If inventory management practices are not refined, the virtual world can be a nightmare. Take, for example, purchasing physical servers. Before virtualization, most IT groups had one or two people arranging the equipment purchases. With virtualization, however, there are usually more administrators with the permission to create VMs. But will everyone reconcile the inventory the same way? Probably not. But without implementing well-defined policies, you may eventually be overwhelmed by the growing inventory. There are free tools available to help address virtual inventory problems. For VMware environments, there is V-Scout by Embotics and VKernel's SearchMyVM. These products provide different functions, but each bridge the visibility gap in dynamically growing virtual infrastructures. Virtualization sprawl symptom No. 4: Licensing compliance and cost
If the number of VMs increases ahead of expectations, licensing and allocations figures may be at risk. No one wants a surprise at true-up time for software license inventories for servers or to run into a hard stop due to a license exceeded situation. VMs are quick and easy, but they are not free. One of the best ways to resolve licensing and allocation issues is to have a refined cost structure -- or allocation costs -- associated with each VM. For many environments, it can be represented as the following:
- A slice of the virtual infrastructure. This represents the targeted consolidation ratio divided by the host cost. If you plan on a 15:1 consolidation ratio and a virtualization host's storage costs $30,000, for example, the server hardware and virtualization management slice is $2,000.
- Operating system licenses. While VM cloning, templates and other features allow for quick OS deployment; the licensing burden still exists. Put in the average operating system cost for the edition most frequently used. Also, consider the unlimited virtualization rights option for Windows Datacenter editions.
- Management software. If there are associated client costs for patching tools, antivirus software, compliance agents, backup software agents or other titles, these fees need to be added to the infrastructure cost.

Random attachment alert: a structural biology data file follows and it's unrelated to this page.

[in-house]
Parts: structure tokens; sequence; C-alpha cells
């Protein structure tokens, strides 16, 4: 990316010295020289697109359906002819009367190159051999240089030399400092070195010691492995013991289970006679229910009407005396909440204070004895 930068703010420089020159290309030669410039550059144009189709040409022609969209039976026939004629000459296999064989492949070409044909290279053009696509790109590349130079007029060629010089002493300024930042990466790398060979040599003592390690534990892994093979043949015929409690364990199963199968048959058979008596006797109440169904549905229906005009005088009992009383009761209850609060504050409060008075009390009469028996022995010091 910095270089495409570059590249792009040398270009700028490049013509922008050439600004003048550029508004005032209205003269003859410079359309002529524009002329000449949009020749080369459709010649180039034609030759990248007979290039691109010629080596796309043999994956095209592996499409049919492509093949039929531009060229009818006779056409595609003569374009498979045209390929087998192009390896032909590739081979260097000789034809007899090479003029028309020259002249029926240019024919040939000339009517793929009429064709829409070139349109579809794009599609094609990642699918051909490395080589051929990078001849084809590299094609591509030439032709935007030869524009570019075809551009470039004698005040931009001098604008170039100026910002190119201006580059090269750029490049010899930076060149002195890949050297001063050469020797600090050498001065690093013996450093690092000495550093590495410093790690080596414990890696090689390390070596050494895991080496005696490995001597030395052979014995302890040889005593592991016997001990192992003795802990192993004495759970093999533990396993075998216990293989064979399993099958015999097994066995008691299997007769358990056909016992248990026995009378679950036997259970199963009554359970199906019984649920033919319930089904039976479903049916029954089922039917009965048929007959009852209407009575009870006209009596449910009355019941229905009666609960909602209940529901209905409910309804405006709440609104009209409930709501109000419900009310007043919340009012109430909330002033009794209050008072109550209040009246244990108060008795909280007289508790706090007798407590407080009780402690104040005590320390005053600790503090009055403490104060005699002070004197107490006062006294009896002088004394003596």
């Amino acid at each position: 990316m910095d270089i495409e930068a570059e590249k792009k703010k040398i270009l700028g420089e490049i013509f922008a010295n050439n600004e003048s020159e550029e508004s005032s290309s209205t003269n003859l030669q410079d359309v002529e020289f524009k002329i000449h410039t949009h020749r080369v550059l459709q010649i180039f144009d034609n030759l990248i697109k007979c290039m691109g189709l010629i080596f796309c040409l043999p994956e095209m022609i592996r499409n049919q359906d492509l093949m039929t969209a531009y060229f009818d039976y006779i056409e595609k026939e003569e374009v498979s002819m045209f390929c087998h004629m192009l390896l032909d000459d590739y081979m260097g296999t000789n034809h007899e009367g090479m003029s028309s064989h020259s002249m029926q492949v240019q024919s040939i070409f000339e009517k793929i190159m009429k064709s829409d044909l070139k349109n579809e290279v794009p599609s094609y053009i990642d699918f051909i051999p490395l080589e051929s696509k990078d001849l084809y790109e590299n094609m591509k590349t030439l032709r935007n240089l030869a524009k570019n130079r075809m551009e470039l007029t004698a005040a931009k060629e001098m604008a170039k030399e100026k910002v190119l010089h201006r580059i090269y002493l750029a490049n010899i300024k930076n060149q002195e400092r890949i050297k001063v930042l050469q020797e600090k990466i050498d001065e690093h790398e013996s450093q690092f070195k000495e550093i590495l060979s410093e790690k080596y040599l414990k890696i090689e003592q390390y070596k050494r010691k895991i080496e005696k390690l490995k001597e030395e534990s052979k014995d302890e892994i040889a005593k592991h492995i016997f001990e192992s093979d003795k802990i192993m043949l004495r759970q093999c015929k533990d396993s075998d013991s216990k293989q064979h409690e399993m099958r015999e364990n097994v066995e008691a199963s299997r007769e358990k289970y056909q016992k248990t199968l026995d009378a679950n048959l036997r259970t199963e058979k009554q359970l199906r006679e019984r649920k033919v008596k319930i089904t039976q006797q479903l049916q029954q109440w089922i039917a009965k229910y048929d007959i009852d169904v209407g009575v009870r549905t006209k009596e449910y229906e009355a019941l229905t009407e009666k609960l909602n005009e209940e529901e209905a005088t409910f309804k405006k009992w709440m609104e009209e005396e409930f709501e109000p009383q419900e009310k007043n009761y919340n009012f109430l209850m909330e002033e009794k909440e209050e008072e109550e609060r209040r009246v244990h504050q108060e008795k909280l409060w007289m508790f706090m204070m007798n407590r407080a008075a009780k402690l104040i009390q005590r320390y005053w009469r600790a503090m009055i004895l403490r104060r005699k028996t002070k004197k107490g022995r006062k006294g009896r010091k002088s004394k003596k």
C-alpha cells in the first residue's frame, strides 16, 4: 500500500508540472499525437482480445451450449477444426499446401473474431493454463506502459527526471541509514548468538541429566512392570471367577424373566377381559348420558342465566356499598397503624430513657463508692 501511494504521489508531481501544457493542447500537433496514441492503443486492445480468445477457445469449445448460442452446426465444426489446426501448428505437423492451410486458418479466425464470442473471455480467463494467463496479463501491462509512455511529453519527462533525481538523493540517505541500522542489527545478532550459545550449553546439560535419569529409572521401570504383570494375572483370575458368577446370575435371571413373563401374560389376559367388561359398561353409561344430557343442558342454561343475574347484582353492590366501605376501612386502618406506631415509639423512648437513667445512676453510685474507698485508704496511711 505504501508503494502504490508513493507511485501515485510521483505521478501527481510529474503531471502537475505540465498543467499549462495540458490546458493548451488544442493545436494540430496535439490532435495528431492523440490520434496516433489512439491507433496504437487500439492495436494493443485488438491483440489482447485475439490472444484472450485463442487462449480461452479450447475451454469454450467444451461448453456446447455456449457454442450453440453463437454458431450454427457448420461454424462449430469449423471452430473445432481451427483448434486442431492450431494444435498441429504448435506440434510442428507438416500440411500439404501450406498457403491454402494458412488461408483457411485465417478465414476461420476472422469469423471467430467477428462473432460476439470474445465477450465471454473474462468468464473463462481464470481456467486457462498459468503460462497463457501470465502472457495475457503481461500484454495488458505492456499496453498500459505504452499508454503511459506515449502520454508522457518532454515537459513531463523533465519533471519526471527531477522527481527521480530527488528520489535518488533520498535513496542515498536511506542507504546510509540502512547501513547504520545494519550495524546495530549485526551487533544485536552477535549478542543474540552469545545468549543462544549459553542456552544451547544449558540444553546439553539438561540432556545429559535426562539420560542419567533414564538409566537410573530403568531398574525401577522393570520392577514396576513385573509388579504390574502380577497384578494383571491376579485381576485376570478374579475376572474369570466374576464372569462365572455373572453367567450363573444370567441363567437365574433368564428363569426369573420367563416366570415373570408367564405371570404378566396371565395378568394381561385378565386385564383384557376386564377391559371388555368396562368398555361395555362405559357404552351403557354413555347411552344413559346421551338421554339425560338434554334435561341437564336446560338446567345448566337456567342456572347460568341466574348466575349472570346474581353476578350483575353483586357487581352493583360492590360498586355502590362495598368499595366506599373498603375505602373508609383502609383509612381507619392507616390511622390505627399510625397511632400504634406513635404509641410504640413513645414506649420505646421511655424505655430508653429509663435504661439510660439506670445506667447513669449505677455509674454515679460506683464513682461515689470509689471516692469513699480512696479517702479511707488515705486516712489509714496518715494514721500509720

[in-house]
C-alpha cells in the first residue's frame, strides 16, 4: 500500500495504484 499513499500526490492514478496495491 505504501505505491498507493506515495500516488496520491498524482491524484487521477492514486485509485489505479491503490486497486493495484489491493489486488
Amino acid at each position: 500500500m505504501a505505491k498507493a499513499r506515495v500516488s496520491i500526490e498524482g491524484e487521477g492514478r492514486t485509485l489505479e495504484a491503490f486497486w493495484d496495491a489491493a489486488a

When a virtual environment grows so fast that the backup infrastructure cannot protect workloads, it can create the potential for disaster. In this situation, it's imperative to identify what needs to be backed up. If a VM runs a Windows service that was developed in-house and you are familiar with the installation process, a rebuild from a template may be a better option than investing the necessary time and storage required to protect the system. Then again, if all your systems need to be backed up, protection difficulties may arise. One possible solution: A provisioning approval process and a cost model can curtail infrastructure growth. When noticing these five VM sprawl symptoms, it's best to act immediately. In the planning stages, try to address these problems and other infrastructure issues before a virtualization environment is implemented. Having well-rounded policies and a defined cost model can protect an organization from virtualization sprawl in a data center. About the author:
Rick Vanover (firstname.lastname@example.org), VCP, MCITP, MCTS, MCSA, is an IT infrastructure manager at Alliance Data in Columbus, Ohio. He is an IT veteran specializing in virtualization, server hardware, operating system support and technology management.
This was first published in December 2009